Harsh? Incredibly, but not without reason. Actually, not without several reasons. For one, the story is weak – very weak. It is a shame, because the voice actors generally bring their A game, but for the first time in the series, I basically found myself not caring about the characters. The villain in this game? He comes across as a joke. He is some strange and stuffy character who never feels the least bit threatening. The people in my party? Could not stand most of them. They were either whiny or jerks. The emotional investment in Issac and his journey had a lot to do with carrying the first two games along (even the story in Extraction was better than this one). Not only is the villain a person, but he leads soldiers. They are not nearly as effective as the necromorphs in creating scares. They make the experience feel… diluted. My fourteen year old son, who enjoys shooters and the first two Dead Space was absolutely picking the story apart until he gave up on it completely about halfway through.
I stated at the beginning that Dead Space 1 and 2 were my favorite horror games this generation. Dead Space 2 as so effective in this capacity that I found myself jumping on dozens of occasions. Treks around corners and bends were nerve-wracking and the atmosphere delightfully tense. Dead Space 3 is not a horror game. It is an action game now, that sprinkles in a handful of completely ineffectual shock scares once every four or five chapters. The game’s pacing, as mentioned above, feels ‘off’, and as a result this title feels completely different. It is as though my fears that the game getting watered down for the general audience that EA felt it needed to pander to came true.
Dead Space had some variations to the formula in parts 1 and 2, having you enter zero gravity at times, and working through puzzles. Here, the puzzles are fairly lame, the zero gravity was a well gone too often to in the beginning only to vanish in the second half of the game, and there were a lot of these odd, instant death ‘flying’ moments that I found more annoying than ‘welcome breaks’ from the normal content.
The ending. I will not get into specifics, but to me it was an unsatisfying cliffhanger. Oh, but I hear that there is DLC now that helps to clear that up. Also, in-game transaction opportunities abound. I generally do not complain about DLC – but here the game was clearly designed with it in mind.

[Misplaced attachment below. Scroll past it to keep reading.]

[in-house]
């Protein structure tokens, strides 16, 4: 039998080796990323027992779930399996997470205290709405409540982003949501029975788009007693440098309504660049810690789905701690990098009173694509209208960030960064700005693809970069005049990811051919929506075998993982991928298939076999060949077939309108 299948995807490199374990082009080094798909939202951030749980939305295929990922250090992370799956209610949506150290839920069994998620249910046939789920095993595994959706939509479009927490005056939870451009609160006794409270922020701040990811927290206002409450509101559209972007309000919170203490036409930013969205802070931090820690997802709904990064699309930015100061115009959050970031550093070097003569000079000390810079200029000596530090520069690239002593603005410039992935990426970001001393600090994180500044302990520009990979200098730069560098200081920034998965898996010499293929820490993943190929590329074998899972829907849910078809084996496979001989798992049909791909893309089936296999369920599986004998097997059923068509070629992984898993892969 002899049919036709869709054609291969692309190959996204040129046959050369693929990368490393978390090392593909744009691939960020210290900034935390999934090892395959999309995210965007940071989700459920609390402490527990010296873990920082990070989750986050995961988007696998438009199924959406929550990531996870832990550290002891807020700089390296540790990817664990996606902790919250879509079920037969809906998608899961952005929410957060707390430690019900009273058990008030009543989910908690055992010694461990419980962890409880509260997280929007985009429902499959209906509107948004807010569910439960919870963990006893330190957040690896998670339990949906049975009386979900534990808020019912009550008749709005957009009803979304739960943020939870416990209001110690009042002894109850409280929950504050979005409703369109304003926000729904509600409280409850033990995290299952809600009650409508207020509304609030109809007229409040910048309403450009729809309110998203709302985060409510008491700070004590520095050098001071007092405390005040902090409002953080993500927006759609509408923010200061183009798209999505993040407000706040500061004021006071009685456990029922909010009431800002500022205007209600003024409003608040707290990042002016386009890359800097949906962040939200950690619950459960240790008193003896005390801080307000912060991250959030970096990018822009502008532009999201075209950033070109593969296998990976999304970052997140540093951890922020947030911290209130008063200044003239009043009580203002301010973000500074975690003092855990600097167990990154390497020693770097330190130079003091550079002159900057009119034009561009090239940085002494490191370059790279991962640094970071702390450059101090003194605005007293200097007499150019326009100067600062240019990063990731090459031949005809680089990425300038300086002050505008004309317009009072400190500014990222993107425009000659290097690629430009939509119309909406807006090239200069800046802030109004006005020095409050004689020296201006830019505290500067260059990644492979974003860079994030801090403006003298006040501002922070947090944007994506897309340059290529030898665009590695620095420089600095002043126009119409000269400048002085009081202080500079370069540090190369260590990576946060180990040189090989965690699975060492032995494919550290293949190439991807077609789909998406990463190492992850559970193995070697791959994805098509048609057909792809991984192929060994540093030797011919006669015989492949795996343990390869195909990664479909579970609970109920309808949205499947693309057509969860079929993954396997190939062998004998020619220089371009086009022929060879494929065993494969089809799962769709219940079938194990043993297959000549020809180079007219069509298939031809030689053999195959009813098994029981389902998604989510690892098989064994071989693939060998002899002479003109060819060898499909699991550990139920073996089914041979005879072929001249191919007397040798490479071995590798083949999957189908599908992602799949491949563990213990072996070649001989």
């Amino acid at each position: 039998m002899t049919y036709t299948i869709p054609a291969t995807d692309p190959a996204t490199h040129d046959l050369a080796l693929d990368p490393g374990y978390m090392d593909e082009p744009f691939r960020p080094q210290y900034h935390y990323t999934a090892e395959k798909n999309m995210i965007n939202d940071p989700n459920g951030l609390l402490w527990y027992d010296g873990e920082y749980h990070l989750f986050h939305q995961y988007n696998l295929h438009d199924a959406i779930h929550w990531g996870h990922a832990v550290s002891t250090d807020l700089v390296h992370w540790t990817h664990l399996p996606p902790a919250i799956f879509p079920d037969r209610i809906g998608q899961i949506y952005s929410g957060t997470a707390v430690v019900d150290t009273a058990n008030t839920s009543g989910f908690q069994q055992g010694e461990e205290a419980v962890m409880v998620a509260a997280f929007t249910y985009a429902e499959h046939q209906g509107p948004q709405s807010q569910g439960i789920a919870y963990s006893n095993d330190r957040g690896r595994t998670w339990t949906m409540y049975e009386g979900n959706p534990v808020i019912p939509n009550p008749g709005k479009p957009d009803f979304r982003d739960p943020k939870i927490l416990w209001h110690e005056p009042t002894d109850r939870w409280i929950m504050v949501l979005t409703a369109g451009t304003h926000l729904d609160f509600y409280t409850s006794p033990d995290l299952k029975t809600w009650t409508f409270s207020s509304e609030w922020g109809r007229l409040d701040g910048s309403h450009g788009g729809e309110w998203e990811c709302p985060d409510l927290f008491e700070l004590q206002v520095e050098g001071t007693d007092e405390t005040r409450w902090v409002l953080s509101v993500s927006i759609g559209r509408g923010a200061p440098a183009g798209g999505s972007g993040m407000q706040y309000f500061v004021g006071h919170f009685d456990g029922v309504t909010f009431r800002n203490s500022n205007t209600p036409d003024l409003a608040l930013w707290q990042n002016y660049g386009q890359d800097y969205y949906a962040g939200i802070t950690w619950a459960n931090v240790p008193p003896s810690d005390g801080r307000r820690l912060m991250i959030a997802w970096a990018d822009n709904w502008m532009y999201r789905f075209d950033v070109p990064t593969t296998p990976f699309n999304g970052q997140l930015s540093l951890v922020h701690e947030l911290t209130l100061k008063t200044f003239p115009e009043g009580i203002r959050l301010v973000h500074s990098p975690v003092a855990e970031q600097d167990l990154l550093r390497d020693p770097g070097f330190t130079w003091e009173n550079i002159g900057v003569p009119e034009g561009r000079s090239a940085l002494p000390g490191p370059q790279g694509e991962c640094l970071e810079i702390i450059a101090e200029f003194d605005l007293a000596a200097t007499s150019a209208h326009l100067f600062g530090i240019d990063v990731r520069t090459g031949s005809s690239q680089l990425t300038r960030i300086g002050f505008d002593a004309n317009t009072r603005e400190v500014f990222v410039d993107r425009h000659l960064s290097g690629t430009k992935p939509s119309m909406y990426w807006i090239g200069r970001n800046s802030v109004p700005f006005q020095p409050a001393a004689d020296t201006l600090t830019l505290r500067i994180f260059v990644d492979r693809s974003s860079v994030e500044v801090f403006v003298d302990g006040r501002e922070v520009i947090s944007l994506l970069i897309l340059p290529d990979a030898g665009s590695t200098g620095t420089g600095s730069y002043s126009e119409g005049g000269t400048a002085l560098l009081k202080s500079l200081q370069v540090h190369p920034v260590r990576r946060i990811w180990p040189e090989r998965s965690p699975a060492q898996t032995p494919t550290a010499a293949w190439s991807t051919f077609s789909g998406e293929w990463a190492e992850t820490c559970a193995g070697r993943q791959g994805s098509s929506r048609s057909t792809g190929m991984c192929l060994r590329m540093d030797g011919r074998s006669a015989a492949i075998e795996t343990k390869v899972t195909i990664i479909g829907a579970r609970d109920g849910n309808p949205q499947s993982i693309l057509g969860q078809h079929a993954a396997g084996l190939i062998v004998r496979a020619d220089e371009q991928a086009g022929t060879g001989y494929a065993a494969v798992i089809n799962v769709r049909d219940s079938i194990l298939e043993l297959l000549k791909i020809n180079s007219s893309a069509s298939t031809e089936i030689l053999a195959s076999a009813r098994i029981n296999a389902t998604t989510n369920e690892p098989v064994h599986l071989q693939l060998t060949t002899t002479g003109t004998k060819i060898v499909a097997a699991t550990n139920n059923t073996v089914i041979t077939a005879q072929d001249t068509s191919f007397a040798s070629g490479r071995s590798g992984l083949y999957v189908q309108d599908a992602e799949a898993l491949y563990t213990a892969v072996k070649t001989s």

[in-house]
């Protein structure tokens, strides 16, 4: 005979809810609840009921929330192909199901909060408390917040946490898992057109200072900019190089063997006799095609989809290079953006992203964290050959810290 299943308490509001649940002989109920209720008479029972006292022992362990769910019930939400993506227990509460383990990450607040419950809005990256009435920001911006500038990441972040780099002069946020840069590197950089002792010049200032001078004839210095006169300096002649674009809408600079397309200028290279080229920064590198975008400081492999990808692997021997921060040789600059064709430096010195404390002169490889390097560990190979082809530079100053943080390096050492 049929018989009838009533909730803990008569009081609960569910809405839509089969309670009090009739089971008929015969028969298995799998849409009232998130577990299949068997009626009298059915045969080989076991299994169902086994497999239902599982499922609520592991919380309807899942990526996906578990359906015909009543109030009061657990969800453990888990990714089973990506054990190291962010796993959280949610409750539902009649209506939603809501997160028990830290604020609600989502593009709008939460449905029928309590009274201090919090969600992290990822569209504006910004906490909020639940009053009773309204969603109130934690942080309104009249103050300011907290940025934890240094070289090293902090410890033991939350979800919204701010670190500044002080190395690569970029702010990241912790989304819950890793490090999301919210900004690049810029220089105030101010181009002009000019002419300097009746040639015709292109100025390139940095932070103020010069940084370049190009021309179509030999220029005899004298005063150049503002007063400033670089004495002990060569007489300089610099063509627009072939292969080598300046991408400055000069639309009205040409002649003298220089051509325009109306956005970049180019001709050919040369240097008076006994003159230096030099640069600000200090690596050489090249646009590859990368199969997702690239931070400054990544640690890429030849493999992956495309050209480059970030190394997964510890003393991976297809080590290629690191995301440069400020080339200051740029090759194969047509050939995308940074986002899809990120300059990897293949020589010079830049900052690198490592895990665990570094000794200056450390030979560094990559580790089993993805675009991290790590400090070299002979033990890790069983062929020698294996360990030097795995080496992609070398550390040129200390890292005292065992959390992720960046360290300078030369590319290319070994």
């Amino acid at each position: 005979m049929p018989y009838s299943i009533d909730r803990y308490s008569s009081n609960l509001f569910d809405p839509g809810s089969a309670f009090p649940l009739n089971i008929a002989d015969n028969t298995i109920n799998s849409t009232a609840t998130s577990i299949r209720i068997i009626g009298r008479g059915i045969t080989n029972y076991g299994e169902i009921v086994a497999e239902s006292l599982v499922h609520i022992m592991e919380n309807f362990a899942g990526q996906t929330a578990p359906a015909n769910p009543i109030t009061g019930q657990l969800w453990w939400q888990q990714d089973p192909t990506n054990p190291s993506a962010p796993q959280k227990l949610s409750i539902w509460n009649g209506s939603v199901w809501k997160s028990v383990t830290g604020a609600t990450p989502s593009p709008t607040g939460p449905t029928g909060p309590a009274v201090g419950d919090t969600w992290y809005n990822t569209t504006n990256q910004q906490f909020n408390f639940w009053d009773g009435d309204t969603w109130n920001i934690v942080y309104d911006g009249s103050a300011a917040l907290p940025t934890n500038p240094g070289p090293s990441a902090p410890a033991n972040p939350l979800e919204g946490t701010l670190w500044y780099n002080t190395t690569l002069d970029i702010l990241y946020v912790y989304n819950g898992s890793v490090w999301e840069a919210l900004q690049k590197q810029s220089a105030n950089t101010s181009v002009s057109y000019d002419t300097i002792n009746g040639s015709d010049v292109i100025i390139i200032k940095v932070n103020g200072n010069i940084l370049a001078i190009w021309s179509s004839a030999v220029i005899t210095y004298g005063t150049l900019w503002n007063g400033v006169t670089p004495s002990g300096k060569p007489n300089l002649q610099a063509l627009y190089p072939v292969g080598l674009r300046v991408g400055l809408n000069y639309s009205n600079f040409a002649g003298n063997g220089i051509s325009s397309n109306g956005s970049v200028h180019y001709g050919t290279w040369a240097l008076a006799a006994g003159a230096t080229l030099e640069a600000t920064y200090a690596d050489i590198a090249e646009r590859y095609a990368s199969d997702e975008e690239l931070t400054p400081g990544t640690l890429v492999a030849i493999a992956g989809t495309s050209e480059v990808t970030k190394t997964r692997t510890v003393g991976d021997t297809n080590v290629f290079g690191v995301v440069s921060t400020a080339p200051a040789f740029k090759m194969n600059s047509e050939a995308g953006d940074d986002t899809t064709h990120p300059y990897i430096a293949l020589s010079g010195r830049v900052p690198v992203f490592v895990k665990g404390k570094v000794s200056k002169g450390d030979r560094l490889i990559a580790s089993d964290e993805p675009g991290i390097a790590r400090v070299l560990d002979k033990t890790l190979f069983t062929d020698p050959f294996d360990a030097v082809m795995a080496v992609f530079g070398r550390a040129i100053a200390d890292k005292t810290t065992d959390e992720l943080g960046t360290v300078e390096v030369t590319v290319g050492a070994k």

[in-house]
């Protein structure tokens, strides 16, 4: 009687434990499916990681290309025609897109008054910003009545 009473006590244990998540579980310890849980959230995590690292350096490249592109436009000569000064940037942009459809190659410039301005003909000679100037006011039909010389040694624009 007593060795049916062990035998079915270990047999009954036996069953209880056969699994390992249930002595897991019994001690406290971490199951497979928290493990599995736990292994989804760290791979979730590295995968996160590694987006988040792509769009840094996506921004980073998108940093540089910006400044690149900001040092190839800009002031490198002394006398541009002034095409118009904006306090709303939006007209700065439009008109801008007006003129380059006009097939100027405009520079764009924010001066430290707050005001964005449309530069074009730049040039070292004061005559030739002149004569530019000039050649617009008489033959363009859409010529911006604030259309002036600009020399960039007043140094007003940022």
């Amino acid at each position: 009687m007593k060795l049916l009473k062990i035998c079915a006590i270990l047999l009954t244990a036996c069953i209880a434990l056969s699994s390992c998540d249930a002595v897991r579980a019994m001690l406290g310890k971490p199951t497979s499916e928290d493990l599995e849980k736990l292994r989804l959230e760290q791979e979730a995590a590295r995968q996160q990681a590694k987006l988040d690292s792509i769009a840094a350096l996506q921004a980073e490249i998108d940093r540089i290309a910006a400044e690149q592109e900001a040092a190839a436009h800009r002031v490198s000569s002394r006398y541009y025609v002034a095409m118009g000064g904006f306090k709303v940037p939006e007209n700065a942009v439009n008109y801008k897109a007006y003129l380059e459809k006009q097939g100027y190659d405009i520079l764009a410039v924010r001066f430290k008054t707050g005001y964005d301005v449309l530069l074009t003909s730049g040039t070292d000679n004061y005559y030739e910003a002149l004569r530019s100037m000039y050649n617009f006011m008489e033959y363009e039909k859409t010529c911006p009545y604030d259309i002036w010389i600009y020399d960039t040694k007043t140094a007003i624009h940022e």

Not everything is a loss. Co-op is good for sitting down and playing this game as a shooter, which is sadly what Dead Space 3 has become. The parallels to Resident Evil 5’s “evolution” are fairly numerous, and I did not consider that an improvement either. Also, while I missed the upgrade system using nodes from the suits in Dead Space 1 and 2, I thought the weapon customization found in Dead Space 3 was actually really cool. It encouraged experimentation and provided you with a nice mix of ways to battle your enemies.
Overall – 7.5:
At first, it looks like Dead Space 3 is going to be awesome. The presentation values are outstanding, with audio and video that are among the best out there currently. The problem is in the expectations. Mass Effect 3 became a faster, more competent shooting game than its predecessors, but still felt like a Mass Effect title to me. One of my friends said it best when he said he felt Dead Space 3 ‘lost its soul’. I actually find that to be a very apt description.
If you come into Dead Space 3 looking for a third person shooter, and possibly a co-op shooter to play with a friend, you will find things to do in a serviceable game. The story does change around a bit to compensate for having one or two players participating, a nice bit of work on EA’s part, though it does little to salvage a completely forgettable storyline.
However, if you were a huge fan of the first two games, as I was, Dead Space 3 unfortunately delivered on a lot of the concerns that presented themselves even before the game released. It is no longer a horror game – it has been turned into a shooter in an attempt to make it more appealing to a broader audience. Unfortunately that has left some of the fans who fell in love with the original games somewhat alienated and out in the cold.